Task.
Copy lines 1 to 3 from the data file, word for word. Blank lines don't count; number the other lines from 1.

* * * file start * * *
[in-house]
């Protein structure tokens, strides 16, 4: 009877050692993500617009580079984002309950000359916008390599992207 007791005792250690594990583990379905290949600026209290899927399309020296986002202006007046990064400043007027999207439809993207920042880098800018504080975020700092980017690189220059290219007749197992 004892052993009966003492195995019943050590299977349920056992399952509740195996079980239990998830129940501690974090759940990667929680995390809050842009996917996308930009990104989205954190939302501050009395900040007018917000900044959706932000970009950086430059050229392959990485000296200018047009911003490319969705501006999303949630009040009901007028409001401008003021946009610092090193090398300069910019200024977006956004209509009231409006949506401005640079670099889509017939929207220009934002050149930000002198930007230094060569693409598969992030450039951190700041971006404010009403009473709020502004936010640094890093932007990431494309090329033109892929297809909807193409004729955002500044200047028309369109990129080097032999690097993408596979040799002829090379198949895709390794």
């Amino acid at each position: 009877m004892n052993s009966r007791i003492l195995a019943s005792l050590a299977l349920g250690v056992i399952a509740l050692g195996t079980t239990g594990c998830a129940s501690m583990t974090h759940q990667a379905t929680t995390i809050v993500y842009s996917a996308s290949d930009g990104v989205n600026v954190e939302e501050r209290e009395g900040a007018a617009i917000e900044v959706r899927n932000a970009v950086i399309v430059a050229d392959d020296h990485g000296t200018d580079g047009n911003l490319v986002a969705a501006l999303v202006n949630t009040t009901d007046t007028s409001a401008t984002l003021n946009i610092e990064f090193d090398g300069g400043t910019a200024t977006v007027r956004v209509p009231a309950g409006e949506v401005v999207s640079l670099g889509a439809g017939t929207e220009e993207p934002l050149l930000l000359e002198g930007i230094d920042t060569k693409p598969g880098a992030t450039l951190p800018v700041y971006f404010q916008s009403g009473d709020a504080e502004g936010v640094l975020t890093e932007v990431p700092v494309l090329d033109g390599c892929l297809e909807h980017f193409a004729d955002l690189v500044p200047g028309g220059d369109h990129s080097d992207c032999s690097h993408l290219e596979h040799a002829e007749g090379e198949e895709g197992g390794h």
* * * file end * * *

[in-house]
């Protein structure tokens, strides 16, 4: 009877050692993500617009580079984002309950000359916008390599992207 007791005792250690594990583990379905290949600026209290899927399309020296986002202006007046990064400043007027999207439809993207920042880098800018504080975020700092980017690189220059290219007749197992 004892052993009966003492195995019943050590299977349920056992399952509740195996079980239990998830129940501690974090759940990667929680995390809050842009996917996308930009990104989205954190939302501050009395900040007018917000900044959706932000970009950086430059050229392959990485000296200018047009911003490319969705501006999303949630009040009901007028409001401008003021946009610092090193090398300069910019200024977006956004209509009231409006949506401005640079670099889509017939929207220009934002050149930000002198930007230094060569693409598969992030450039951190700041971006404010009403009473709020502004936010640094890093932007990431494309090329033109892929297809909807193409004729955002500044200047028309369109990129080097032999690097993408596979040799002829090379198949895709390794």
């Amino acid at each position: 009877m004892n052993s009966r007791i003492l195995a019943s005792l050590a299977l349920g250690v056992i399952a509740l050692g195996t079980t239990g594990c998830a129940s501690m583990t974090h759940q990667a379905t929680t995390i809050v993500y842009s996917a996308s290949d930009g990104v989205n600026v954190e939302e501050r209290e009395g900040a007018a617009i917000e900044v959706r899927n932000a970009v950086i399309v430059a050229d392959d020296h990485g000296t200018d580079g047009n911003l490319v986002a969705a501006l999303v202006n949630t009040t009901d007046t007028s409001a401008t984002l003021n946009i610092e990064f090193d090398g300069g400043t910019a200024t977006v007027r956004v209509p009231a309950g409006e949506v401005v999207s640079l670099g889509a439809g017939t929207e220009e993207p934002l050149l930000l000359e002198g930007i230094d920042t060569k693409p598969g880098a992030t450039l951190p800018v700041y971006f404010q916008s009403g009473d709020a504080e502004g936010v640094l975020t890093e932007v990431p700092v494309l090329d033109g390599c892929l297809e909807h980017f193409a004729d955002l690189v500044p200047g028309g220059d369109h990129s080097d992207c032999s690097h993408l290219e596979h040799a002829e007749g090379e198949e895709g197992g390794h």